Black's pieces are very well placed and Becerra felt that it was time to attempt to muddy the waters. The undefeated GM lunged out with 33.Bxb7! and although it looks dangerous, McCambridge found the efficient defensive tactic 33....Qxa5! 34.Rxa5 Rd1 35.Bxa6 Rxf1 36. Bxf1 Rd1. The position may seem equal, but black has some clear edge. The knight has a very nice square on d5 and the pawn on e5 can become weak. Many spectators expected a draw at this point, but McCambridge dismantled Becerra's position quite quickly and was able to win the game and the division for San Francisco. Even more painful for the Sharks was that if Becerra won this game, he would have been awarded the league MVP title. However the loss allowed other contenders to jump ahead of him.

33.Bxb7 Qxa5 34.Rxa5 Rd1 35.Bxa6 Rxf1+ 36.Bxf1 Rd1 37.Kg1 Kb7 38.Rb5 Kc6 39.Rb3 g5 40.Rc3+ Kd7 41.Kf2 Rd5 42.f4 gxf4 43.Kf3 Rxe5 44.Kg4 Nd5 45.Bb5+ Ke7 46.Rb3 Kf6 47.Bc6 Rg5+ 48.Kxh4 Ne3 49.Be4 Nxg2+ 50.Bxg2 Rxg2 51.Rc3 e5 52.Rxc7 f3 0-1

Zilberstein,D (2435) - Martinez,M (2469) [A57]
USCL Miami vs San Francisco (10), 02.11.2005

1.d4 Nf6 2.c4 c5 3.d5 b5 4.cxb5 a6 5.b6 e6 6.Nc3 Nxd5 7.Nxd5 exd5 8.Qxd5 Nc6 9.Nf3 Rb8 10.e4 Be7 11.Bc4 0-0 12.0-0 Rxb6 13.Qh5 d6 14.b3 Be6 15.Bxe6 fxe6 16.Qg4 Qc8 17.Bb2 Bf6 18.Bxf6 Rxf6 19.Nd2 Qf8 20.Nc4 Rb4 21.f4 d5 22.exd5 exd5 23.Ne3 Rd4 24.Rad1 Nb4 25.Qh5 Rfxf4 26.Rxf4 Rxd1+ 27.Qxd1 Qxf4 28.Nxd5 Qd6 29.Qe2 Nxd5 30.Qe8+ Qf8 31.Qe6+ Qf7 32.Qc8+ Qf8 33.Qe6+ Qf7 34.Qc8+ Qf8 35.Qe6+ 1/2-1/2

 Although the match and the division was decided, there was an exciting duel on board 3 between two of the league's greatest fighters. Both of these guys won't give their opponent a draw until the last ounce of winning possibilities have vanished. IM Blas Lugo pushed Richard Costigan to the limit in a 110 move game from Week 5, and was forced to defend in turn this week, as FM David Pruess played till move 98 in an attempt to win the game. The draw was only agreed once both kings were all that remained on the board. Fans can only hope that San Fran and Miami will place Pruess and Lugo on board 3 again in the playoffs next week, so we can see another fierce, no holds barred battle between these two.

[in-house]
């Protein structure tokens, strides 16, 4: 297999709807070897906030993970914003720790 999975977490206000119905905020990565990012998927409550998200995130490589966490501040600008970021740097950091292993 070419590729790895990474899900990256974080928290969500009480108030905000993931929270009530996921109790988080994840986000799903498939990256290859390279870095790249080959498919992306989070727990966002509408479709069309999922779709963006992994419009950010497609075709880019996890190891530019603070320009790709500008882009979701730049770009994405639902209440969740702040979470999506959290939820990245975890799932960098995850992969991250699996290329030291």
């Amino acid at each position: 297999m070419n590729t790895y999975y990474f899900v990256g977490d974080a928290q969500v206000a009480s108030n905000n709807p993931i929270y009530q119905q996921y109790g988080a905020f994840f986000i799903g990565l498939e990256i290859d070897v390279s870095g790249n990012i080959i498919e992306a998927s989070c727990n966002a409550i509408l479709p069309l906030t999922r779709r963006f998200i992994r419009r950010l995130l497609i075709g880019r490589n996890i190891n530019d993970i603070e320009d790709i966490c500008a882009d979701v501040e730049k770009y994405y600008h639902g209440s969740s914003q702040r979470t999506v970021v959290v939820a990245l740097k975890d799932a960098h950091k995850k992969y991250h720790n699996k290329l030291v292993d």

Lugo,B (2426) - Pruess,D (2432) [C11]
USCL Miami vs San Francisco (10), 02.11.2005

1.e4 e6 2.Nc3 d5 3.Nf3 Nf6 4.e5 Nfd7 5.d4 c5 6.dxc5 Nc6 7.Bf4 Be7 8.Bb5 Nxc5 9.Nd4 Bd7 10.Bxc6 bxc6 11.Qg4 g6 12.0-0 Rb8 13.Bh6 f5 14.exf6 Bxf6 15.Rfe1 Rxb2 16.Nxe6 Nxe6 17.Rxe6+ Bxe6 18.Qxe6+ Qe7 19.Qxc6+ Kf7 20.Nxd5 Rhb8 21.Rf1 Qe6 22.Qc7+ Kg8 23.Nxf6+ Qxf6 24.Be3 R2b7 25.Qc4+ Qf7 26.Qd4 Rc8 27.h3 Rd7 28.Qa4 Rdc7 29.Rd1 Qe6 30.Rd4 a6 31.Qa5 Rxc2 32.Qg5 R2c7 33.Rd8+ Kf7 34.Qh6 Rxd8 35.Qxh7+ Ke8 36.Qxc7 Rd1+ 37.Kh2 Qd6+ 38.Qxd6 Rxd6 39.a4 a5 40.g4 Kf7 41.Kg2 Ke6 42.h4 Rc6 43.Bd2 Rc4 44.Bxa5 Rxg4+ 45.Kh3 Rxa4 46.Bd2 Kf5 47.f3 Ke5 48.Bg5 Ra1 49.Kg3 Rb1 50.Be3 Rb4 51.Bd2 Ra4 52.Bc3+ Kd5 53.Bf6 Rc4 54.Bg7 Kc5 55.Bh6 Kd5 56.Bg7 Ra4 57.Bf6 Ra6 58.Bg7 Ra8 59.Kg4 Ke6 60.Bh6 Kf6 61.Bg5+ Ke6 62.Bf4 Ra1 63.Kg3 Rg1+ 64.Kh2 Rb1 65.Kg3 Kd5 66.Be3 Kc4 67.Bh6 Kd3 68.Kf4 Rb5 69.Bg5 Ke2 70.Kg4 Rb4+ 71.Kg3 Rb1 72.Kg4 Rg1+ 73.Kf4 Rf1 74.Bf6 Rg1 75.Bg5 Rb1 76.Kg4 Rb4+ 77.Kg3 Kf1 78.Be7 Rb2 79.Bg5 Rg2+ 80.Kf4 Re2 81.Bf6 Rg2 82.Bg5 Ra2 83.Bd8 Rd2 84.Bg5 Ra2 85.Bd8 Ra8 86.Bg5 Kg2 87.Be7 Ra7 88.Bd8 Rd7 89.Bf6 Rd5 90.Kg4 Rf5 91.Be7 Rxf3 92.Kg5 Rg3+ 93.Kh6 Kh3 94.Bg5 Kg4 95.Kxg6 Rb3 96.h5 Rb6+ 97.Bf6 Rxf6+ 98.Kxf6 Kxh5 1/2-1/2